One purpose of this blog, I think, is to give those interested in the program a sense of what life is like here in Wyoming. Here’s a list that might help. It’s no surprise to me, not really, that Laramie made the Coldest Cities in America list. Again.
Here’s another list. This one actually did surprise me. Pot capitals, really?!
Of course, one nice thing about the MFA here is funding, enough so that, during those hard winter months, you can get up and go. What follows are some trips (summaries of which remained unedited by me) that our students took over the break. Most, if not all, were funded.
Caleb Johnson: “I drove all over Florida, beginning at the Alabama state line and heading east to Saint Augustine. Then back west toward the Gulf of Mexico and finally south to Tampa. Along the way, I drank from The Fountain of Youth, stood beside the Atlantic Ocean, floated in and kayaked down a crystal-clear freshwater spring, retraced parts of the De Soto trail, visited a mermaid park, stood where De Soto first (possibly) landed, walked through a mangrove forest and swam in the Gulf.
All that and I also made headway on a few writing projects I’d been stuck on.”
Erin Fortenberry: “Traveled around Louisiana on some grant money in order to research a creative writing project I’m working on. This included visiting some LA barrier islands with a grad student in order to do a winter bird-count. Some other things that happened: midnight Cajun fishin’, zydeco two-steppin’, nutria spottin.'”
Kali Fajardo-Anstine: “Over break I didn’t do too much. I had a story come out in Existere Journal of Arts and Literature current issue. Also, I was accepted into the summer writing program Las Dos Brujas Writer’s Workshop.”
LuLing Osofsky: “I went to India to do an “essayistic exploration” of gender and utopia as it plays out at the largest intentional community in the world, known as Auroville. Auroville was founded by a French woman in 1968 known simply as “The Mother.” Indians and foreigners both have continued to build the city of Auroville, whose purpose is to be a model for humanity– wherein enlightenment is not simply for lone ascetics but for entire communities, and all of humanity. If it sounds a little new agey, it is. There were lots of flowing purple pants, incense, crystals, yoga, but also sustainable farming, tremendous work on caste rights, and still, tensions between Auroville and neighboring Tamil villages. Anyway, I interviewed a bunch of old hippies, and a fascinating cast of characters all with different ideas about utopia, and the role of women in an idealized society, as well as goddess worship in Hinduism, and how “the feminine” informs architecture in Auroville.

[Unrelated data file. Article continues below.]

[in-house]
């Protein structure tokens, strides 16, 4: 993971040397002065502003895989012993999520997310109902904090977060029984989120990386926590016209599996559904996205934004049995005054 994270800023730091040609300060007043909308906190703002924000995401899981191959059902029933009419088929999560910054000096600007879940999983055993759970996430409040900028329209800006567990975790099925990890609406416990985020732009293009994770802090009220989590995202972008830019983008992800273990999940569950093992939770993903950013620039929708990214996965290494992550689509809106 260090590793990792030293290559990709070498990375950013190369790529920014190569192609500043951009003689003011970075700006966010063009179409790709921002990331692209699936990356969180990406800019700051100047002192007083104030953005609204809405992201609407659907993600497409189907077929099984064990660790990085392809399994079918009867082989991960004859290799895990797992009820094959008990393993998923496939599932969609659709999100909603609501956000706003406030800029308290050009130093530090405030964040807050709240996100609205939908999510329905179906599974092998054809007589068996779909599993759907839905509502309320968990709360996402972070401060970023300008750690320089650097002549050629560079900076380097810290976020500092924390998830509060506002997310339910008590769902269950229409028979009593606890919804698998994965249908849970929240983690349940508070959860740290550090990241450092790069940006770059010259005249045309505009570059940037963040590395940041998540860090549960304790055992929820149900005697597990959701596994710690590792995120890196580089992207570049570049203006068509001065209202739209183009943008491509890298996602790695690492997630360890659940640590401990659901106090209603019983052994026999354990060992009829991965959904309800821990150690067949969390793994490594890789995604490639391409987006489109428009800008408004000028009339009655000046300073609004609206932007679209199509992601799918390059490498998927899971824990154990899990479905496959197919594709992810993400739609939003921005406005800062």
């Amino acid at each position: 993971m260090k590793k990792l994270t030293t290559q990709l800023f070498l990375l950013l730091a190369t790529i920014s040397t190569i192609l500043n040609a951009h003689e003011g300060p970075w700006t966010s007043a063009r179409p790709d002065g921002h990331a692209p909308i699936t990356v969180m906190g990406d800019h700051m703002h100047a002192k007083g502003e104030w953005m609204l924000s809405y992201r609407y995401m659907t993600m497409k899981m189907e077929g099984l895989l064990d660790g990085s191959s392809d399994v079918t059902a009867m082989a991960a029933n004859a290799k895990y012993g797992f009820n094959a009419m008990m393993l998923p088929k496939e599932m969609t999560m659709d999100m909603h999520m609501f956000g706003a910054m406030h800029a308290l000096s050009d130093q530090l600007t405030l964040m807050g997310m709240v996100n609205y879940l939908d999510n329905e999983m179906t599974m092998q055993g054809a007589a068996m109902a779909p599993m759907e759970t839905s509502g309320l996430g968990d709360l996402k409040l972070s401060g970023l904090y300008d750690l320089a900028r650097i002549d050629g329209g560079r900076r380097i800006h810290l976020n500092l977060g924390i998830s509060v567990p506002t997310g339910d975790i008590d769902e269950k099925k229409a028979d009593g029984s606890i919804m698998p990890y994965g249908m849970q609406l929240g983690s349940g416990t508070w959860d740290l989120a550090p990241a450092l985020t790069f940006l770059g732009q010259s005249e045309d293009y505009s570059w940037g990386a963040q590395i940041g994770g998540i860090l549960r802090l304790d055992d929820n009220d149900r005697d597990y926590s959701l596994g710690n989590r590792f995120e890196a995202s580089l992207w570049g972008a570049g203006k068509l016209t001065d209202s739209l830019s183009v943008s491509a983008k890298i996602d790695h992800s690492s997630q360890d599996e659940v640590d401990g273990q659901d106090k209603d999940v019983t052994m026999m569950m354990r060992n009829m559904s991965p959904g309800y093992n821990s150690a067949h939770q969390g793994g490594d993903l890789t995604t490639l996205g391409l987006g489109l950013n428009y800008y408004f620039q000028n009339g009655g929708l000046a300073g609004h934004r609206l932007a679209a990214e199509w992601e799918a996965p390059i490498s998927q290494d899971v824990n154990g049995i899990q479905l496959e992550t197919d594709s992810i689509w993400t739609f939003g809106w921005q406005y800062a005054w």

I befriended 1981 Miss India. She taught me some classical dance and explained her both blessed and tormented experience as a Brahmin beauty queen middle aged unmarried Indian woman. I got dysentary and it was not pretty. Stray cats wandered into my hospital room as roaches crawled across my feet and in my feverish delirium I got LSD superbrain where everything was swirling in hot pink and I could solve linear algebra problems that had been stumping me since highschool. Lying in the sunken hospital bed all the things that never made sense did. I even solved the “narrative arc” problem of my thesis.
Now I am home in Laramie and it is snowing and I do a little bit miss the gorgeous colors of saris and the wafting of jasmine and saffron, but I am so, so thankful for the QUIET.”
Yes, it is quiet here. Evens out the cold, I’d say.
It’s a small list of what students did. I’ll post more as I get them.
Reading these really reminds me how good the company is here.